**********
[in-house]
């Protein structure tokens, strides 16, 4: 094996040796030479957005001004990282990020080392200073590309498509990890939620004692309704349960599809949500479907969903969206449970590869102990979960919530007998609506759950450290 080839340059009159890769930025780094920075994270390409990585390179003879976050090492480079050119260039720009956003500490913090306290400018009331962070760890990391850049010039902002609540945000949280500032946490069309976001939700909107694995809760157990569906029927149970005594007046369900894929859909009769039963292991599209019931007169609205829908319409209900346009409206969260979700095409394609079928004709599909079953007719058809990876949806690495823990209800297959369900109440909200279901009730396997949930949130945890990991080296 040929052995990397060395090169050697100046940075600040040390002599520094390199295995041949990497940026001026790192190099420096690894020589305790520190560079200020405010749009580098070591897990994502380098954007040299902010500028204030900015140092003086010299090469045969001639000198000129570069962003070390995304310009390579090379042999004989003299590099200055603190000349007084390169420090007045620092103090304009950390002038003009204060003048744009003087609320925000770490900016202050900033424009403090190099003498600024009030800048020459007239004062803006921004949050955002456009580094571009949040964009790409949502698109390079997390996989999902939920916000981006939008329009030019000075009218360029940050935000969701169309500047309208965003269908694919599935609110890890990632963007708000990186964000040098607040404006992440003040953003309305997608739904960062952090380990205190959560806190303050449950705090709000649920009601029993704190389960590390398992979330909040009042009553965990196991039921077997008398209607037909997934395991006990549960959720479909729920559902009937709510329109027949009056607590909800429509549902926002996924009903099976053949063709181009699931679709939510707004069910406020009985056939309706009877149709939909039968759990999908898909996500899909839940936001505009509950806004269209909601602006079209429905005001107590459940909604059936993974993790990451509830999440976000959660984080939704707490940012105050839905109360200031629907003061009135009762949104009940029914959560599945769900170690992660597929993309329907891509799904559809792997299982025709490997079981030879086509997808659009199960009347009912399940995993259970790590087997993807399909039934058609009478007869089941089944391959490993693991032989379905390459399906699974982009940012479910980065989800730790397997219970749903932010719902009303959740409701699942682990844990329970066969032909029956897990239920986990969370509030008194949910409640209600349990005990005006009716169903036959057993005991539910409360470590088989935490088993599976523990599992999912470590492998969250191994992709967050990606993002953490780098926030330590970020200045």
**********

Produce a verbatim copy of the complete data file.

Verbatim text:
[in-house]
């Protein structure tokens, strides 16, 4: 094996040796030479957005001004990282990020080392200073590309498509990890939620004692309704349960599809949500479907969903969206449970590869102990979960919530007998609506759950450290 080839340059009159890769930025780094920075994270390409990585390179003879976050090492480079050119260039720009956003500490913090306290400018009331962070760890990391850049010039902002609540945000949280500032946490069309976001939700909107694995809760157990569906029927149970005594007046369900894929859909009769039963292991599209019931007169609205829908319409209900346009409206969260979700095409394609079928004709599909079953007719058809990876949806690495823990209800297959369900109440909200279901009730396997949930949130945890990991080296 040929052995990397060395090169050697100046940075600040040390002599520094390199295995041949990497940026001026790192190099420096690894020589305790520190560079200020405010749009580098070591897990994502380098954007040299902010500028204030900015140092003086010299090469045969001639000198000129570069962003070390995304310009390579090379042999004989003299590099200055603190000349007084390169420090007045620092103090304009950390002038003009204060003048744009003087609320925000770490900016202050900033424009403090190099003498600024009030800048020459007239004062803006921004949050955002456009580094571009949040964009790409949502698109390079997390996989999902939920916000981006939008329009030019000075009218360029940050935000969701169309500047309208965003269908694919599935609110890890990632963007708000990186964000040098607040404006992440003040953003309305997608739904960062952090380990205190959560806190303050449950705090709000649920009601029993704190389960590390398992979330909040009042009553965990196991039921077997008398209607037909997934395991006990549960959720479909729920559902009937709510329109027949009056607590909800429509549902926002996924009903099976053949063709181009699931679709939510707004069910406020009985056939309706009877149709939909039968759990999908898909996500899909839940936001505009509950806004269209909601602006079209429905005001107590459940909604059936993974993790990451509830999440976000959660984080939704707490940012105050839905109360200031629907003061009135009762949104009940029914959560599945769900170690992660597929993309329907891509799904559809792997299982025709490997079981030879086509997808659009199960009347009912399940995993259970790590087997993807399909039934058609009478007869089941089944391959490993693991032989379905390459399906699974982009940012479910980065989800730790397997219970749903932010719902009303959740409701699942682990844990329970066969032909029956897990239920986990969370509030008194949910409640209600349990005990005006009716169903036959057993005991539910409360470590088989935490088993599976523990599992999912470590492998969250191994992709967050990606993002953490780098926030330590970020200045």